A GAP insurance policy can solve this problem and our comprehensive guide to GAP insurance should provide all the information you need.
Make sure you get the logbook (V5C certificate)
When you buy a pre-registered car, the dealer has to inform the DVLA that its ownership status has changed. It may sound obvious, but make sure you get the ‘new keeper supplement’ section of the car’s logbook as well as the sales receipt. While dealers can register the sale of a car with the DVLA online, they should still give you this section of the paper V5C certificate.
Many pre-registered cars are bought through brokers. While this route can offer even greater discounts and most brokers are reputable, some have been known to wait for six months after they’ve sold you the car before sending off the relevant forms to the DVLA, as a technicality means this can bring them advantages. If you haven’t received your V5C logbook from the DVLA within a couple of weeks, contact the broker to ensure they have sent them.
How to buy a pre-reg car
If you’re fairly sure what car you want and are considering buying pre-registered, do a bit of research online. Knowing if a car is about to be replaced or facelifted, or receive improved standard equipment, can give you good haggling power; dealers don’t expect most customers to be armed with knowledge like this, so use it to your advantage.
One final thing to consider when buying a pre-registered car is that these cars have already been built. This is good news in some ways, as you’ll be able to drive the car away almost immediately. The bad news is that you’re limited in terms of the car’s colour and specification. Pre-registered cars are usually fitted with the most popular options so they sell easily. This means if you’re after a particular extra or an unusual paint or interior colour, you may want to look at other buying routes.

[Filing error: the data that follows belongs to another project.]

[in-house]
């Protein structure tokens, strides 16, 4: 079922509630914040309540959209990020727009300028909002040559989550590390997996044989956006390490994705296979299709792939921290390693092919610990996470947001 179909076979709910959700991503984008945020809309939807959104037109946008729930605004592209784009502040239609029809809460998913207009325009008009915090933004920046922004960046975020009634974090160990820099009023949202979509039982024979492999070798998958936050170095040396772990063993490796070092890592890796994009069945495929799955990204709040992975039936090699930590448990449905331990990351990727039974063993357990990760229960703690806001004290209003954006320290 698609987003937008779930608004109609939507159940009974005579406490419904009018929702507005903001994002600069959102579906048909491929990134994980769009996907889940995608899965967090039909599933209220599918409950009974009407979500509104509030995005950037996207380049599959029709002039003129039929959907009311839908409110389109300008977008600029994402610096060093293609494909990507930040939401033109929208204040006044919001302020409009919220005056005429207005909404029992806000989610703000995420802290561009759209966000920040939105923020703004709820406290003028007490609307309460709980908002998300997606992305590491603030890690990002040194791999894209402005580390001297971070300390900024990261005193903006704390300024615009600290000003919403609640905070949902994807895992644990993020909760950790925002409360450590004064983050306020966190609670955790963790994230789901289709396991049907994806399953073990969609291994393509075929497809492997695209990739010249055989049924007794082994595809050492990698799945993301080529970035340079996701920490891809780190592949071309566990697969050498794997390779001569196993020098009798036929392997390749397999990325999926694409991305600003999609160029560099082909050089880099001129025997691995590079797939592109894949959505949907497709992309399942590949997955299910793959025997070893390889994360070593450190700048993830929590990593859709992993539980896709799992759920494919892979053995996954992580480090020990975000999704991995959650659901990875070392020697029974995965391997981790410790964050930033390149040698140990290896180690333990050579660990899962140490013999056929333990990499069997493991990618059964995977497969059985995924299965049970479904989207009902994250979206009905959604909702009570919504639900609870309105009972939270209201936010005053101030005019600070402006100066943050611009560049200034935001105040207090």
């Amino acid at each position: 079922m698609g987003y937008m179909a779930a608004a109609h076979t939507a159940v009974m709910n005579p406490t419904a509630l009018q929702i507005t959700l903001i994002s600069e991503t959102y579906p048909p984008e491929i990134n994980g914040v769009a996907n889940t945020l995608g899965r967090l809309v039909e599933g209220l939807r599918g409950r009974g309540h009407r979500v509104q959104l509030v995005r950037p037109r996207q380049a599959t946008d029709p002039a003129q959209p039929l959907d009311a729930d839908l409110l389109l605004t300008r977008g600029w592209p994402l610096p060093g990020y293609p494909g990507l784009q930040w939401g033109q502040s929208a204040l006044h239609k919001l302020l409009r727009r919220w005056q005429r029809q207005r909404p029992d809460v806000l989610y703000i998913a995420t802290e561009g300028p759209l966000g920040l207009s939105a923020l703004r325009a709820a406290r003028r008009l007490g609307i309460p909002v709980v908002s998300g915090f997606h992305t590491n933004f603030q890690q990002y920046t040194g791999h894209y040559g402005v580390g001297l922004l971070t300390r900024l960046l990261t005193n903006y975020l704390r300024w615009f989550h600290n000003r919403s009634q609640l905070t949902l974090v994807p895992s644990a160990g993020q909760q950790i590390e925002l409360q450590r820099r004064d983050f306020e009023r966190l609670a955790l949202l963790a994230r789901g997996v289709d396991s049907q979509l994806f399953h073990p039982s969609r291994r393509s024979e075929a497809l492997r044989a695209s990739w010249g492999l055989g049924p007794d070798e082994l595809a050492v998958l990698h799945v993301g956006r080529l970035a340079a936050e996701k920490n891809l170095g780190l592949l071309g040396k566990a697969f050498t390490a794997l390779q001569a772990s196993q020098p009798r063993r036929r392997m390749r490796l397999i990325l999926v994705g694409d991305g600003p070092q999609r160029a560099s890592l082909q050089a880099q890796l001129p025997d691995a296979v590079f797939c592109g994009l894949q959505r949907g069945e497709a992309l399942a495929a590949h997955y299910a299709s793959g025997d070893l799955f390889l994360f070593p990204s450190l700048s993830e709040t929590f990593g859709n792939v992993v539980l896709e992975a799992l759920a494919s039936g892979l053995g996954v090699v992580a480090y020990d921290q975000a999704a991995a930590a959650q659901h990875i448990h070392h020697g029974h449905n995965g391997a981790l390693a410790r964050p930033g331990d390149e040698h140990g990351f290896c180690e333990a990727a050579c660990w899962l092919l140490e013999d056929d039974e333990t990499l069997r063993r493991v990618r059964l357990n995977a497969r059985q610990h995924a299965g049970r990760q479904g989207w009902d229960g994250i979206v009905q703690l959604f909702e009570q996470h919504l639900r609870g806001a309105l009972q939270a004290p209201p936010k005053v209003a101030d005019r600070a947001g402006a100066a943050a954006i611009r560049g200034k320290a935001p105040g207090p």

Ex-demo cars: what to look for
Ex-demo cars should be in excellent condition, despite the test drives they’ll have been used for. Even so, because of their nature, you should inspect any ex-demo car you’re thinking of buying very closely. First of all, be aware that mileage is likely to vary more than with a pre-registered car, so be sure to check exactly what it is. Look for any scuffs or wear inside and examine the paintwork closely in daylight. Even being parked under a tree or close to a bush may have slightly marked the paint and cars have been known to pick up swirls and marks from being washed with incorrect brushes. If you're buying a 4x4 or SUV, have a quick look underneath to check for any signs of mud or scrapes that could indicate it has been demonstrated off road. If you find any imperfections, use them as bargaining chips.
Pre-registered cars: final thoughts
Buying a pre-registered or ex-demo car is a great option if you’d like to get behind the wheel of a new car and aren’t too fussed about its exact specification or being its first keeper. Provided it’s in showroom condition and you’re aware of the implications when you come to sell the car or trade it in, pre-registered cars can make for a bargain buy.
Do, however, be sure to crosscheck the cost of a pre-registered or ex-demo car against the price of a brand new one. The manufacturer of the car in question could be offering big incentives, such as deposit contributions or discounts, to customers buying new. If you’re interested in a car that’s available brand new with discounts equal to the value of the discount given on an ex-demo or pre-reg example, there’s no real advantage in buying one of the latter.
For up-to-date deals on pre-registered cars, visit our sister site Buyacar.co.uk